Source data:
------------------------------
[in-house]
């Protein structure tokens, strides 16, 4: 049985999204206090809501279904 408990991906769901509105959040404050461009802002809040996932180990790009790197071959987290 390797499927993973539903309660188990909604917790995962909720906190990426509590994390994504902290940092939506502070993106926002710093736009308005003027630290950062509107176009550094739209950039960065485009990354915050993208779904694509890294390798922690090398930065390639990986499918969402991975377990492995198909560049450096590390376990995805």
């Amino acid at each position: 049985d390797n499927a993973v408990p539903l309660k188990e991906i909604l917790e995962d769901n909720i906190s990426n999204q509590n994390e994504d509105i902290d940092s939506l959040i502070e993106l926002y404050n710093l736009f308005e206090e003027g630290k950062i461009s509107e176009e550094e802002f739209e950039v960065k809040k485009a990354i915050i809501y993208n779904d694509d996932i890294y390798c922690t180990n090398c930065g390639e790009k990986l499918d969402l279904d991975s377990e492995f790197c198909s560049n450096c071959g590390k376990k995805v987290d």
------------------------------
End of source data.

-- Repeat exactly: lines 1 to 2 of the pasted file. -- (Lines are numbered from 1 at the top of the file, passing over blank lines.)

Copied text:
[in-house]
């Protein structure tokens, strides 16, 4: 049985999204206090809501279904 408990991906769901509105959040404050461009802002809040996932180990790009790197071959987290 390797499927993973539903309660188990909604917790995962909720906190990426509590994390994504902290940092939506502070993106926002710093736009308005003027630290950062509107176009550094739209950039960065485009990354915050993208779904694509890294390798922690090398930065390639990986499918969402991975377990492995198909560049450096590390376990995805």